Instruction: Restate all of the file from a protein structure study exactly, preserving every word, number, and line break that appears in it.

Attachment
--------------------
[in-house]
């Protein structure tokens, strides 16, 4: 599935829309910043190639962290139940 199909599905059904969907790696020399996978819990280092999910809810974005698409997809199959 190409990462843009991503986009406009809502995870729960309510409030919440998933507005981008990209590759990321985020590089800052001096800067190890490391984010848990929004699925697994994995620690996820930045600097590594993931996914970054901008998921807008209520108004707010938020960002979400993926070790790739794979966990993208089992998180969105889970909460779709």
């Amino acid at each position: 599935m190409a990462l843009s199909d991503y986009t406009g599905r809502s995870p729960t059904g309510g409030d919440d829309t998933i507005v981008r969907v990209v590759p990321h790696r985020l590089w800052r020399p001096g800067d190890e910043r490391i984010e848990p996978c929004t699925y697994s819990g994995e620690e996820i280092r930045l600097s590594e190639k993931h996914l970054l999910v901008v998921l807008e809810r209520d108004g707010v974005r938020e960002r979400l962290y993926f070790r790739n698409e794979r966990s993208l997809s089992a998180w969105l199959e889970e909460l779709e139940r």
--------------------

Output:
[in-house]
């Protein structure tokens, strides 16, 4: 599935829309910043190639962290139940 199909599905059904969907790696020399996978819990280092999910809810974005698409997809199959 190409990462843009991503986009406009809502995870729960309510409030919440998933507005981008990209590759990321985020590089800052001096800067190890490391984010848990929004699925697994994995620690996820930045600097590594993931996914970054901008998921807008209520108004707010938020960002979400993926070790790739794979966990993208089992998180969105889970909460779709």
């Amino acid at each position: 599935m190409a990462l843009s199909d991503y986009t406009g599905r809502s995870p729960t059904g309510g409030d919440d829309t998933i507005v981008r969907v990209v590759p990321h790696r985020l590089w800052r020399p001096g800067d190890e910043r490391i984010e848990p996978c929004t699925y697994s819990g994995e620690e996820i280092r930045l600097s590594e190639k993931h996914l970054l999910v901008v998921l807008e809810r209520d108004g707010v974005r938020e960002r979400l962290y993926f070790r790739n698409e794979r966990s993208l997809s089992a998180w969105l199959e889970e909460l779709e139940r």